barding German airship sheds. One
aeroplane is missing. An official ac
count of these operations, issued to
"Early Friday morning an attack
was carried out by naval aeroplanes
upon enemy airship sheds near Na
mur. The sheds were successfully
bombarded and two of them were hit.
but due to low lying clouds it was
not possible to observe the damage
done. One of our machines failed to
Italians in Albania, Where Are
Reported to Have Cap
GREECE WILL NOT PROTEST '
Martin to Sell Milk From
Sofia, Aug. 26. (Via London.)
After severe fighting on the Bulgar
ian right wing, on the Macedonian
front, the Serbians have been defeat
ed with heavy losses and compelled
io retire, the war office announced to
day. Eighteen consecutive attacks
were made by the Serbians.
On the eastern end of the front the
Bulgarian forces have reached the
Greek Aegean coast and put British
cavalry detachments to flight. Sev
eral villages have been occupied by
Bulgars Take Greek Fort.
Paris, Aug. 26. The Bulgarian?
have attacked and captured the Greek
fort of Startila, after killing its com
mander, Changas, and the entire gar
rison, which offered spirited resist
ance, says a Saloniki dispatch to-the
Matin. The dispatch is dated August
23 and was delayed.
Italians in Albania.
A dispatch from Avlona last night
states that the Italians have occupied
Porto Palermo and the summit oi
Mount Kalarat, in southern Albania,
in order to watch the Albanian coast
north of Cape Keppali, fifty mile.,
southeast of Avlona, in which district
there is said to be an Austrian sub
The territory occupied by the Ital
ians is quasi-Greek. The opinion of
Rome newspapers, however, is that
Greece will not protest the occupa-
rtU (M TO SHUT Off THC mre.C,Aii
tttcrfteny. nicnr,rcT thi wmi not rr y
nwvrn any mm ict on mux Avn ft
Trie 1)1 1 W Wl HLW ADDHf $ J
( I WONOIH If N.
THtY GOT MY
V II in,
Priest, Beaten by
Chicago, Aug. 26. Rev. Ignatus
Tomazin, 70 year's old, who resigned
his pastorate of a church in Albany,
Minn., a month" ago after his parish
ioners arc alleged to have attacked
and beaten him, jumped to his death
from the sixth floor of a hotel here
Miss Martha McCluskey, for six
teen years a housekeeper for the aged
priest, said she believed Rev. Mr.
Tomazin committed suicide while
brooding over his church affairs.
"Rev. Mr. Tomazin had trouble
with his parishioners for five years
since he took charge of the church,"
she said. "One night three of the
parishioners came to Father Toma
zin's house and beat him. That
caused him to resign. It broke his
heart, I think."
Miss McCluskey, who is middle
aged, was asleep in another part of
the hotel when the priest's lifeless
body was found.
Hughes is Given
To City of Denver
Denver, Colo., Aug. 26. Charles E.
Hughes reached Denver shortly be
fore noon today to a welcome of
brass bands, giant firecrackers and
cheers from thousands of persons,
who gathered at the station and along
the streets through which he passed.
The nominee was feeling better than
he had felt for days and showed only
a trace of fatigue.
Headed bv a squad of mounted po
lice and brass band, the nominee and j
his nartv oaraded through the busi-1
fuess section of the cily before going j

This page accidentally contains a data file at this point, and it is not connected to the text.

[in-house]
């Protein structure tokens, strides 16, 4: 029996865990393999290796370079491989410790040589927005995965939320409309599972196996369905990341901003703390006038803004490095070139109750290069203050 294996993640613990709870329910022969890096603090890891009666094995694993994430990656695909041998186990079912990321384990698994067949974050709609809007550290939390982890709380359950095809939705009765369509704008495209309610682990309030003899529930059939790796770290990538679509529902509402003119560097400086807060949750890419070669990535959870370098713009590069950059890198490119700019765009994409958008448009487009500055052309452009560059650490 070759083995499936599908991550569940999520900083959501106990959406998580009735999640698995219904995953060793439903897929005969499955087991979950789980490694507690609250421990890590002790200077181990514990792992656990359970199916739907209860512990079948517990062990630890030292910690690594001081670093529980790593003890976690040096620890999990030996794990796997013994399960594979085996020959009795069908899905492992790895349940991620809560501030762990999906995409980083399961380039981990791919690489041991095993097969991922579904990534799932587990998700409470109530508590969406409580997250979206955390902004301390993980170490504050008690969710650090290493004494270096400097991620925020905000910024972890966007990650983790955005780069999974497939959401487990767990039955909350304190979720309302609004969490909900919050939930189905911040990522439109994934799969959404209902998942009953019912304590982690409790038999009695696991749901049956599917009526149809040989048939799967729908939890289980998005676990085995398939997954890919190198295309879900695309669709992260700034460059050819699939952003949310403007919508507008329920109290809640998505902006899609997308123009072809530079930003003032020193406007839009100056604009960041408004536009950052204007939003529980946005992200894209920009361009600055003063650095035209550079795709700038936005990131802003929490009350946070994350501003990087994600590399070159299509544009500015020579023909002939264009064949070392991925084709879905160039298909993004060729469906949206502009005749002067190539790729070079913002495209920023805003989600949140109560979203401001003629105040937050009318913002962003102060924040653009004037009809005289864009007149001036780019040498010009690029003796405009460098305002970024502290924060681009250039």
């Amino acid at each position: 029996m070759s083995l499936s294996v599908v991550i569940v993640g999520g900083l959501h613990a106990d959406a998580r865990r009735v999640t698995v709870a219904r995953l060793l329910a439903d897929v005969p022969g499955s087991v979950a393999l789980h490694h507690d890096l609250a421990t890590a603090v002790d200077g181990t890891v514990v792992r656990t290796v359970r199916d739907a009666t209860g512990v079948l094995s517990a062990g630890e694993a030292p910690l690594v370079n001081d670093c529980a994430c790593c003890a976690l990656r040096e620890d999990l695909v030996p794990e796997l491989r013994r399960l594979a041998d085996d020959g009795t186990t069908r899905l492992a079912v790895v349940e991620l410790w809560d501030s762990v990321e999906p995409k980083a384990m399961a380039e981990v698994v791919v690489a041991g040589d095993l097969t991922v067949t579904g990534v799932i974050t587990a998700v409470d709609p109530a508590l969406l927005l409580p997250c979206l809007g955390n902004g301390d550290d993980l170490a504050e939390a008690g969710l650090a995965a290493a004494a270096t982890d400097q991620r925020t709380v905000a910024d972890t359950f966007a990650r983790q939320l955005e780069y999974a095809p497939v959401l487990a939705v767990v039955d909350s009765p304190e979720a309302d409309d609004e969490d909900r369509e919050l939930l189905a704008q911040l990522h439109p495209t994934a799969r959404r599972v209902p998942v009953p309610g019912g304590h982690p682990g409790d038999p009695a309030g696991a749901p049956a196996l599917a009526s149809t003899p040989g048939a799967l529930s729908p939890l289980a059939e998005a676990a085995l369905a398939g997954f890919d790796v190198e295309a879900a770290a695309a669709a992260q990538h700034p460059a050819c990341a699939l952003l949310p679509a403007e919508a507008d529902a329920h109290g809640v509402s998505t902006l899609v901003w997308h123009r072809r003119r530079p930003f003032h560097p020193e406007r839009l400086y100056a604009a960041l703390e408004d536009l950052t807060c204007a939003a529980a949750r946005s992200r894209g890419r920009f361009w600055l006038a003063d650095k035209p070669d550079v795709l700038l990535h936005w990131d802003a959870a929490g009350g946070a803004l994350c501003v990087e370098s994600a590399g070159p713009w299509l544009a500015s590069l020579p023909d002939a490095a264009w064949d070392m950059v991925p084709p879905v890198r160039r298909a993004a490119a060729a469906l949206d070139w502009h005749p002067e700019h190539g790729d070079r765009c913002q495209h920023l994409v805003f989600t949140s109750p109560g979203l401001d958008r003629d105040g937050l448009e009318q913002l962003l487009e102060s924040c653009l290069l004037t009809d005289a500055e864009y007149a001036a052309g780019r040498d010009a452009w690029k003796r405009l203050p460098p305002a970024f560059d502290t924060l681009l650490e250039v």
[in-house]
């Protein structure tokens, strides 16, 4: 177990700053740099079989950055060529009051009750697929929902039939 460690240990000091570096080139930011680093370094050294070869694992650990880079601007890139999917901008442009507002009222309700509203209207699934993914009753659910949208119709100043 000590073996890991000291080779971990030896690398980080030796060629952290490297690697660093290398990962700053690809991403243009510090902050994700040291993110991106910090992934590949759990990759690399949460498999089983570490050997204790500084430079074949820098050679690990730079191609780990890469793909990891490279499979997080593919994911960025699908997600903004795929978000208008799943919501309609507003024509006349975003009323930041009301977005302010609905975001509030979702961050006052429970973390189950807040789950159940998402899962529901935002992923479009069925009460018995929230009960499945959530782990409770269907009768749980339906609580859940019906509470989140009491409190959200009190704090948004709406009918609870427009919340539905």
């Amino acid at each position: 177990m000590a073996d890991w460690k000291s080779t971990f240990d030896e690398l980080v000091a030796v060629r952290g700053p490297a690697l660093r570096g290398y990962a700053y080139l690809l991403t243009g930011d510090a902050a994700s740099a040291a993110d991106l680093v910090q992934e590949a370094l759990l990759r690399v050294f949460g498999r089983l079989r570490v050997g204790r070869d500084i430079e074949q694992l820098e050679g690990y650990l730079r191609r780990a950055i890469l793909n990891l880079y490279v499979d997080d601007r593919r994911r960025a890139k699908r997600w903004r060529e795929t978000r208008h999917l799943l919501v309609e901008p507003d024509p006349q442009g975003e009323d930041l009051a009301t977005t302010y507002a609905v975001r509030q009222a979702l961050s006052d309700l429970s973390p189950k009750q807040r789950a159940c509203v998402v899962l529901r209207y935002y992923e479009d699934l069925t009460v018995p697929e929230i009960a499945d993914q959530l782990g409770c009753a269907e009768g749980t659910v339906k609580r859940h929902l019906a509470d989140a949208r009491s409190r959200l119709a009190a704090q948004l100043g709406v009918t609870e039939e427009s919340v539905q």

,r !-..! tl. i:.... ;t I. ...
. . . , n . f l-lllto mc.ir nuiei. i uc mic ui ii.ig-m.--i
ftrcnie L0V6 raim ai neiail decked automobiles extended fori
A. A. Martin & Son, who have blocks,
leased the Archie Love farm, west of: Giant firecrackers were Cred as a
Elmwood park, are making good , salute along the line of march. After
progress in the development ot tneirja tew minutes rest ai nis noici, mr.
I X" GOTTA SM
1 Hi' :KWv THCSt LI6HT 7 r
1 V tf"ABWS "0J DUIVCf ANY MM 1(1 OI MIIH AW fit )
jnrPAomai -$Bau 6ooan
TENSION IN BAIL
WAGE SI fUATION
'.e roads' C'un
Iiment of the
t clock tonight
to present it
in tonight. .
t the confer-
J as finally dc-
BOYS OF '61 POUR I BRITISH NAVAL GERMANS WIN AND
INTO KANSAS CITY! AUXILIARY SUNK1 LOSE IN CHAMPAGNE
For Nebraska Fair and slightly
' empenitures at Omaha Y(Tdaj.
laree dairy herd and in the produc
tion of certified milk. At the present
time the Martins have about forty
registered Ayrshires and thirty-five
registered Jerseys on the Love farm,
in addition to twclvt head of regis
tered Jerseys 011 the farm at Cal
houn, Neb., where they lived prior to
coming to Omaha. In additit . to
add additional producers of ood ment, who received a discharge under
Hughes went to the luncheon of the
Mile-High club, where he made an
Men on the Border Suffer
Hastings, Neb., Aug. 26. (Special
Telegram.) V. L. bunpson, for
merly clerk of Company G, Fifth rcgi-
t, a. m f0
i a. in r.s
i fe55S 3 p. m Bt!
zLr fi P- m 7
P. m 67
V5" 7 p. m 66
the "dependent" regulation and re-
Tt, rnin,nt at il,e T ove farm I, : tumeo to Hastings, rcpuris mutn uu-
designed for the production of milk I rest am?n! "j? National Guard be
under most sanitary conditions. The " ?f, inactivity on the border,
pastures are large, the barns ade-1 Homesickness, he says, is practically
quale, the milking room has concrete j sious malady that has a -floors,
and is equipped with the latest i fllcted of "j troops and ,t will
milking machines. The milk room has ' f.,w wo.r.se " '?" aS thc """" arc
eamhrv mn in?, rintilino' ntirt rannini? -
The mill: from this dairy has al
ways been wholesale.!, but in the fu
ture it will be delivered to the homes
of thc city.
Comparative focal Record.
1B16. 1915. 10M. 191.1.
HlKhent ywterday... 7 70 7a 97
Lowest yesterday..., 68 61 65 7?
Mfrun temperature... 62 60 64 81
Precipitation T .01 .60 .00
Temperature and precipitation departure
from the normal at Omaha ilnco March 1,
and compared with the lait two years:
Deficiency tur the ny )i
otal exceu aince Maren l... zgk
ronnal prclyltatlon O.n inch
Dericlenry for the day O.tStnoh 1
f!'ot;t rainfall ttinco Morch" 1 . . . . 11.3 1 Inch !
Trffl'ler,' t-lncu March 1 U.'ffl lnrh'
).(,. - for cyr. pi-rlod. 191 o.ifl inch ',
A.", ien-'y f'jr cor. period, 1914.. f.,60 Inchen
'f ir.Jicatea trace cf precipitation. I
L. A. WKLM. Meteorologist. '
Thrill in Store for
Dancers of America
Chicago, Aug. 26. A new thrill is
in store tor American dancers within
a few days, Carl Christenseu, an of
ficer of the American National Asso
ciation of Dancing Masters, now in
convention here, announced tonight.
It is an entirely new dance, iltstinct-
New High Marks Made
For Adams Farm Land' -w-"
Hastings, Neb., Aug. 26. (Special
Telegram.) Two transfers of farm